Momentum building for some form of tax relief
For months now, pressure has been building on Beacon Hill lawmakers to provide some form of tax relief to residents.
Republicans pushed repeatedly for a gas tax holiday as prices at the pump soared. Gov. Charlie Baker backed a $700 million package that matched tax breaks for seniors, renters, and low-income taxpayers with cuts in taxes on estates and short-term capital gains. At their state convention on Saturday, Republicans again pressed for tax cuts, saying the state is rolling in money and can easily afford them.
Democrats on Beacon Hill have been slow to embrace the idea. The gas tax holiday was dismissed as a stunt and rejected multiple times. Baker’s proposal wasn’t embraced, but it wasn’t dismissed, either.
The Democratic candidates for governor split on the issue. Sen. Sonia Chang-Diaz said she would oppose tax cuts and use any extra money to support the state’s budget priorities. Attorney General Maura Healey said the state could both address budget priorities and offer some form of tax relief.
Another hint of movement came Monday, when the Legislature’s Revenue Committee pushed decisions on dozens of bills until the last day of the legislative session on July 31 but approved an amendment setting a deadline for action on the governor’s tax relief bill for July 1.
Sen. Adam Hinds, a Pittsfield Democrat running for lieutenant governor, told State House News Service that the new deadline reflects the fact that conversations about tax relief are intensifying.
“For me, the proposals that truly target low-income filers are getting more attention, but there’s also been a lot of conversation about an estate tax adjustment,” Hinds said. “There are a lot of details of how you might design such proposals that you have to get right.”
The big question now is whether there’s enough time before the legislative session ends to gain consensus on what taxes to cut and how to cut them. House leaders have been the slowest to embrace the idea, but there appears to be growing recognition that a tax cut is affordable and could be politically advantageous.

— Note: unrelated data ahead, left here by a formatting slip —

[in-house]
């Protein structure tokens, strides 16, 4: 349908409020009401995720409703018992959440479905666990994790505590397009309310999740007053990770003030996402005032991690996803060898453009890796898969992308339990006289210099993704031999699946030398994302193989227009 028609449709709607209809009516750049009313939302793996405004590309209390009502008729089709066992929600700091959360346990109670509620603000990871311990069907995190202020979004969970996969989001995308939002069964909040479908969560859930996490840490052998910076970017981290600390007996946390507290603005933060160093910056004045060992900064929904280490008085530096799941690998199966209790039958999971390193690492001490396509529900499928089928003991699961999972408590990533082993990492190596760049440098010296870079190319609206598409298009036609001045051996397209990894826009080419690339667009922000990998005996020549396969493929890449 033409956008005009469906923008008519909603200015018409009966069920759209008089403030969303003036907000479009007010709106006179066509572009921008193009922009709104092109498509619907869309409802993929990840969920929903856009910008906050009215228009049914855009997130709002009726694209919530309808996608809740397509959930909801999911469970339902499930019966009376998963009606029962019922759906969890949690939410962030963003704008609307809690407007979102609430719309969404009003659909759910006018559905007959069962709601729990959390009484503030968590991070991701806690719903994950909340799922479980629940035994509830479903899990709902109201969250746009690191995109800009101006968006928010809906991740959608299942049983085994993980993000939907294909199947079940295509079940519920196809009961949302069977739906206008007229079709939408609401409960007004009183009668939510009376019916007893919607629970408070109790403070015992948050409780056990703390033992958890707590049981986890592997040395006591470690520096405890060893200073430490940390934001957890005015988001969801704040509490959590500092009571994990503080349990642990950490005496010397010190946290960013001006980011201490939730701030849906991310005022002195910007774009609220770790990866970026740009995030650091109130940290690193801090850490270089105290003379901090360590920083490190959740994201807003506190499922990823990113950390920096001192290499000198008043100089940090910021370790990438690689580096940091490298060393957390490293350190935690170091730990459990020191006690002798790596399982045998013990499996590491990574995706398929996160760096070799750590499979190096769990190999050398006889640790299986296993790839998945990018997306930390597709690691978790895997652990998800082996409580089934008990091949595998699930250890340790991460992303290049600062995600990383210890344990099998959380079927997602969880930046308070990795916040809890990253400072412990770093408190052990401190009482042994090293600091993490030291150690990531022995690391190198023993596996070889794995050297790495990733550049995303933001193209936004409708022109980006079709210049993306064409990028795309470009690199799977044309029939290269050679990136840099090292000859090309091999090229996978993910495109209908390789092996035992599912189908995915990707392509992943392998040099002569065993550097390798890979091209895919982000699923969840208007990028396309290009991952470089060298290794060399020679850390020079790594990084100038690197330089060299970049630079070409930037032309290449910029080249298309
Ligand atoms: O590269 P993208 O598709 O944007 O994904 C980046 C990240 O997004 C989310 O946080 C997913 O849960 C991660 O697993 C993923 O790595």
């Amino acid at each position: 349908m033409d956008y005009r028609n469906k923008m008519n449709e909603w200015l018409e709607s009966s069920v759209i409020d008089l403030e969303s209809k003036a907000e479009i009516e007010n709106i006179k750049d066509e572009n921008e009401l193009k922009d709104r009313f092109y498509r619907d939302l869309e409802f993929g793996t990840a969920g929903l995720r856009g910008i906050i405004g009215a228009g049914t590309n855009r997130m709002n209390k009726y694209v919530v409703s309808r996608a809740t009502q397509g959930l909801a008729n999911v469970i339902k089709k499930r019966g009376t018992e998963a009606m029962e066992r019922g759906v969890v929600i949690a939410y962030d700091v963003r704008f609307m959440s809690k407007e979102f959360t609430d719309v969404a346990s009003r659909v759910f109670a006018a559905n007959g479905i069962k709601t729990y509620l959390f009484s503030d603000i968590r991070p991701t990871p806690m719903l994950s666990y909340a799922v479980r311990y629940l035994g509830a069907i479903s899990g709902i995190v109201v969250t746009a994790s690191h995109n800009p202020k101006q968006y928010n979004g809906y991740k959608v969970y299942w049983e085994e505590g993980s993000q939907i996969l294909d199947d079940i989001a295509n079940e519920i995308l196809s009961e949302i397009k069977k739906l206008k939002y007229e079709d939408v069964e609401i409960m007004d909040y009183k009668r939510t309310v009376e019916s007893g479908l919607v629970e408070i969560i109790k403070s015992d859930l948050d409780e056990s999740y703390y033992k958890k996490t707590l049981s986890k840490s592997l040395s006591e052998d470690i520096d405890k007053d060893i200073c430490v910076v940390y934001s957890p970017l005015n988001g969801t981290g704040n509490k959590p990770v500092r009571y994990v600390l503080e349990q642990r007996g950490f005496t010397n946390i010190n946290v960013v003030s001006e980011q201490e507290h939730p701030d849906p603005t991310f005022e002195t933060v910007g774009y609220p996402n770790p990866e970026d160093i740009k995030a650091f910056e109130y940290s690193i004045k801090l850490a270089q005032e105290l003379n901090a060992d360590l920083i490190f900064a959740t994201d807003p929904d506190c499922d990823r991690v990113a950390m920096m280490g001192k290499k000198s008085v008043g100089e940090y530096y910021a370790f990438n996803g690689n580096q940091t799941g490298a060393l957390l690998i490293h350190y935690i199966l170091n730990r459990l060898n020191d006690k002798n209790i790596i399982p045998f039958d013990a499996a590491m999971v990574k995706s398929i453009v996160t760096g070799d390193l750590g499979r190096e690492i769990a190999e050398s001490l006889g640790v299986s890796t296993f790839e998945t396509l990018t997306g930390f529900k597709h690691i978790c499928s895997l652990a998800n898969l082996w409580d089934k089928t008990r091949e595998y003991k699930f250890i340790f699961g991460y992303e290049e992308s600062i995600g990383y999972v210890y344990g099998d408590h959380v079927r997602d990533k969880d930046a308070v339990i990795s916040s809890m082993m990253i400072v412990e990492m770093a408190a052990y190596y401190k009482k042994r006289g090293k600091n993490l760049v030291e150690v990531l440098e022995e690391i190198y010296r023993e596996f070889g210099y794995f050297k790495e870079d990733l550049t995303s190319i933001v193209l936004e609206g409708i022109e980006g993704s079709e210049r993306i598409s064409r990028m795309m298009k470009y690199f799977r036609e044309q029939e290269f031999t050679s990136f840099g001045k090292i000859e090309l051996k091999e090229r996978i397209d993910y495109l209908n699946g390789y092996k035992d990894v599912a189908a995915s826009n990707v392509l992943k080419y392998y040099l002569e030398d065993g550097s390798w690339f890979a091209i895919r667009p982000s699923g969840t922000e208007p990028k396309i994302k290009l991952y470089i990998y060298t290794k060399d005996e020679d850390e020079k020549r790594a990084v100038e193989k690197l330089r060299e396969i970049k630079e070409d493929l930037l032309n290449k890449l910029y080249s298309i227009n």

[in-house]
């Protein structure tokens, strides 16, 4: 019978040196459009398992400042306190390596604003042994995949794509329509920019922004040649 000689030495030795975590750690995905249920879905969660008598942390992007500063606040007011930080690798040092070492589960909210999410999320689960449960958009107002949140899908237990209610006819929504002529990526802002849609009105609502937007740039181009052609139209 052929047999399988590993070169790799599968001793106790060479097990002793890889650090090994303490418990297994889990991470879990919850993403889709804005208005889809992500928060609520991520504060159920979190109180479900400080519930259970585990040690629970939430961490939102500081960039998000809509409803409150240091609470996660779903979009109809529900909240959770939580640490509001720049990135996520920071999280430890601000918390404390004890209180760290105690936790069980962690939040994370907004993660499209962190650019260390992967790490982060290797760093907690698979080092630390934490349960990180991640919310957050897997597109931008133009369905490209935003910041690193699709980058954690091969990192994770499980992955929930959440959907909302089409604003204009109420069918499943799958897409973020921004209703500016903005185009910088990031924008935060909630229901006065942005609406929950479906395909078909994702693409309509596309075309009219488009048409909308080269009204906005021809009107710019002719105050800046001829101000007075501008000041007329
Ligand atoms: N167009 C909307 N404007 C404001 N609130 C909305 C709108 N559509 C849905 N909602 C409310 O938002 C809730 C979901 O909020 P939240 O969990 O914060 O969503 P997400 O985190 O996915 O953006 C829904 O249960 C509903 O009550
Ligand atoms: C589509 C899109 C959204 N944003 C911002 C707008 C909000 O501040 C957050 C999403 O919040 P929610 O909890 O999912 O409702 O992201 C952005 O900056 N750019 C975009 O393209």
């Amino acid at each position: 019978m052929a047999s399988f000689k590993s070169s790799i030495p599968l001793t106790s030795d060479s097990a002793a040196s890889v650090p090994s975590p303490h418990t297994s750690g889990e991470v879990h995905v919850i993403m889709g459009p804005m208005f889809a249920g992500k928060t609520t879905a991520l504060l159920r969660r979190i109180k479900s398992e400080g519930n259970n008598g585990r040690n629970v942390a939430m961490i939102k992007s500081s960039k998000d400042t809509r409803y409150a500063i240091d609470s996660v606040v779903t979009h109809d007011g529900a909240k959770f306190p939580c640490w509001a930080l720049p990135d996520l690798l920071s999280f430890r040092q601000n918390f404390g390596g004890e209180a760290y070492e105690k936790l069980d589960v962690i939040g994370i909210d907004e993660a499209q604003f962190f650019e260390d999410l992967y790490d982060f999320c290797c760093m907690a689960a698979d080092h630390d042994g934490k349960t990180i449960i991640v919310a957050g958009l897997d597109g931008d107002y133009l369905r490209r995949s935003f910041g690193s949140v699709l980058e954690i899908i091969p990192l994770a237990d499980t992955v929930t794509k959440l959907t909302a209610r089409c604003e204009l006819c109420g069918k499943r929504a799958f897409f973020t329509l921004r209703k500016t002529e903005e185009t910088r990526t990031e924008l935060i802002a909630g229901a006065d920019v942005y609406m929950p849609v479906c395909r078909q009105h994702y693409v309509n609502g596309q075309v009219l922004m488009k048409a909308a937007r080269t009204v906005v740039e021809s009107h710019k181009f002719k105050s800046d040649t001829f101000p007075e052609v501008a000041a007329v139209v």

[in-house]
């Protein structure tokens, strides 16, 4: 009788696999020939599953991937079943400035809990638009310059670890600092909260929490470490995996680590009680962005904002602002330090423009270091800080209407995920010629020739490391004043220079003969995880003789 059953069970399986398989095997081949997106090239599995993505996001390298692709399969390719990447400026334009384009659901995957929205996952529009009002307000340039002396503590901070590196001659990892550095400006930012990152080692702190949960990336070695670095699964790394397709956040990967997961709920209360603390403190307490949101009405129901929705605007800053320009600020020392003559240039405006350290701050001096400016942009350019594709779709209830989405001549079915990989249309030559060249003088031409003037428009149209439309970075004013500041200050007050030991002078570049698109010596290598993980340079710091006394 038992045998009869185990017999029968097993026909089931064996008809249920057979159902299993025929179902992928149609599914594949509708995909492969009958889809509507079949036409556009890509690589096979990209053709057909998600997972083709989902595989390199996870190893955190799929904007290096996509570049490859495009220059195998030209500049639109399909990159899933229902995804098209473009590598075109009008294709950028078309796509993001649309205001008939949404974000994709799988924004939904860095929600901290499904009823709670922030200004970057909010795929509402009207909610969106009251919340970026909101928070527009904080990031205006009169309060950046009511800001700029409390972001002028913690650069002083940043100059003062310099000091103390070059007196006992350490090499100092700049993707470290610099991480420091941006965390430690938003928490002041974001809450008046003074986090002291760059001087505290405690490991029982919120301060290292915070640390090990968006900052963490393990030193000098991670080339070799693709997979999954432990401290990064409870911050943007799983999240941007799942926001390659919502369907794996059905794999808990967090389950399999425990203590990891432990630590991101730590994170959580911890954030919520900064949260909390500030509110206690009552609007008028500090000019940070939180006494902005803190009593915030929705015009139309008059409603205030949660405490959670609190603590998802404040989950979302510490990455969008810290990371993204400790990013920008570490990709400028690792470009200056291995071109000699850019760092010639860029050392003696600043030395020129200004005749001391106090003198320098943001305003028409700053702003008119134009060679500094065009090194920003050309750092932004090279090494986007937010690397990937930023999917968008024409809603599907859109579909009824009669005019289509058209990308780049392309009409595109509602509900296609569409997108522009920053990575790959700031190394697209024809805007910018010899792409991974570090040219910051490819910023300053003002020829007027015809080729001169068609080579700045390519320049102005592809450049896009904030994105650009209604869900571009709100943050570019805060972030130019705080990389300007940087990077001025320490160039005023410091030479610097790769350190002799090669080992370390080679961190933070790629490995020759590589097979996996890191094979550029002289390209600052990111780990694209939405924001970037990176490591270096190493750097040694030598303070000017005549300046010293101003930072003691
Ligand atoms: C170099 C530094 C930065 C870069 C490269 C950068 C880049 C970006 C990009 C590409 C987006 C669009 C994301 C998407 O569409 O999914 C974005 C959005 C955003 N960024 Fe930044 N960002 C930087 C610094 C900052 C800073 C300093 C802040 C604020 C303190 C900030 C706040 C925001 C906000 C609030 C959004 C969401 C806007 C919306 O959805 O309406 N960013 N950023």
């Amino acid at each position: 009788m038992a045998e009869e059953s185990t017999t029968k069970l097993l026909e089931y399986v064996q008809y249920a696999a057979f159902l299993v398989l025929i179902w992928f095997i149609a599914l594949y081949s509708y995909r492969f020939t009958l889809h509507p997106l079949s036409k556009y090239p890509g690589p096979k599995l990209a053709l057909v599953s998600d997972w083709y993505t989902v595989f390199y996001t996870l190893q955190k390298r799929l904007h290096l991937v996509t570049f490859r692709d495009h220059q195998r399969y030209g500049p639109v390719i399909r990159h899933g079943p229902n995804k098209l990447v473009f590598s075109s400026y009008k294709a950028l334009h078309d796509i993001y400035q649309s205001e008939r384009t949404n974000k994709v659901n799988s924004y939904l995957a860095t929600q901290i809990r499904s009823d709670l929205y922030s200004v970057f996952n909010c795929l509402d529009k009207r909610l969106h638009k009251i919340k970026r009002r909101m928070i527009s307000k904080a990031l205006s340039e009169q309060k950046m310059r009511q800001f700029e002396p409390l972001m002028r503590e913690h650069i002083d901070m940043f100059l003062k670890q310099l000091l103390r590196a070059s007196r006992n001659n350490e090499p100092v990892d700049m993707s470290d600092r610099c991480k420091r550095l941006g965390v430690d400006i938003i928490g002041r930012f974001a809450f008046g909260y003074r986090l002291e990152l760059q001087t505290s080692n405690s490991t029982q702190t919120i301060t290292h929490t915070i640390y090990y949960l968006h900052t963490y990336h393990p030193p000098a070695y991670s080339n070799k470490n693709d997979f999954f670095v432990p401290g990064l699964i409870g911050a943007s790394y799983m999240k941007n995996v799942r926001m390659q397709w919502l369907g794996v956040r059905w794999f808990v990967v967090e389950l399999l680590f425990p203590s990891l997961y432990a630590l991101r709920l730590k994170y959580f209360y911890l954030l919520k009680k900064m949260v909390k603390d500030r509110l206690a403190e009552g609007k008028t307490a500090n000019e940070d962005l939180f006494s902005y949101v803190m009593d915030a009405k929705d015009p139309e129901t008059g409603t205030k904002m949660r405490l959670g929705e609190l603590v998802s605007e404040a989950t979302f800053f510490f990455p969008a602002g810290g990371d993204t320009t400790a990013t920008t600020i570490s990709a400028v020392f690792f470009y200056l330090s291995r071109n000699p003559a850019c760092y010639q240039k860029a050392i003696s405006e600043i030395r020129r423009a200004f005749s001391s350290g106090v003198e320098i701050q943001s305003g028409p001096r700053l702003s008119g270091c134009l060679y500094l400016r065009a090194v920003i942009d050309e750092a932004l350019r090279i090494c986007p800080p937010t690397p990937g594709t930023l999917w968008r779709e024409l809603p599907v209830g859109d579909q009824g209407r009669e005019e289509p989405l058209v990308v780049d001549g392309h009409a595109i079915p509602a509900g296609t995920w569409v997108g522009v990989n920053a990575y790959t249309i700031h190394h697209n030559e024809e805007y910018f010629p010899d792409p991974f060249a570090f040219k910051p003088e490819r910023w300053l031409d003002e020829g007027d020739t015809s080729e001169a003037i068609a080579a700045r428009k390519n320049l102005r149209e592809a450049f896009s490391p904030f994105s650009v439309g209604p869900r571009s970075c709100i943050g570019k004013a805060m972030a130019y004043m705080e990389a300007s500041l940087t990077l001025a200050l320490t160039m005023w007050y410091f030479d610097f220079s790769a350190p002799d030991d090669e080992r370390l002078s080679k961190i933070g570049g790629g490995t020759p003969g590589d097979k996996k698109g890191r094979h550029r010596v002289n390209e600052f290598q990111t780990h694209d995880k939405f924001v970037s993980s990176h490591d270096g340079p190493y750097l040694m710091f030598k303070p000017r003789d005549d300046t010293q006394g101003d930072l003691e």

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FROM AROUND THE WEB
Sen. Bruce Tarr leads a bipartisan effort to increase funding for regional school transportation in the Senate’s version of the budget. (Salem News)
The state and city of Boston are pushing an effort to find permanent housing for those who had been camping out in the Mass. and Cass area. (Boston Globe)
Mercy Medical Center in Springfield is laying off staff, including translators and nurses. (MassLive)
An internal analysis shows Black patients at Brigham and Women’s Hospital were, after adjusting for other factors that could affect the findings, 36 percent more likely to have hospital security called on them than were white patients. (Boston Globe)
A coalition of business groups forms to oppose the millionaire’s tax constitutional amendment. (Salem News)
In a debate, the Democratic candidates for attorney general spar over outside spending and safe injection sites. (MassLive)
Attorney General candidate Quentin Palfrey says he would shut down the Springfield courthouse due to environmental hazards. (MassLive)
Republican gubernatorial candidate Geoff Diehl condemns sexually explicit comments made by GOP secretary of state candidate Rayla Campbell at the GOP convention. (MassLive)CRIMINAL JUSTICE/COURTS
Suffolk District Attorney Kevin Hayden released reports on two cases he inherited involving fatal shootings by police, ruling in both that the use of lethal force was legally justified. (Boston Globe) Former DA Rachael Rollins failed during her tenure to close any of the eight cases of police use of lethal force that her office was responsible for.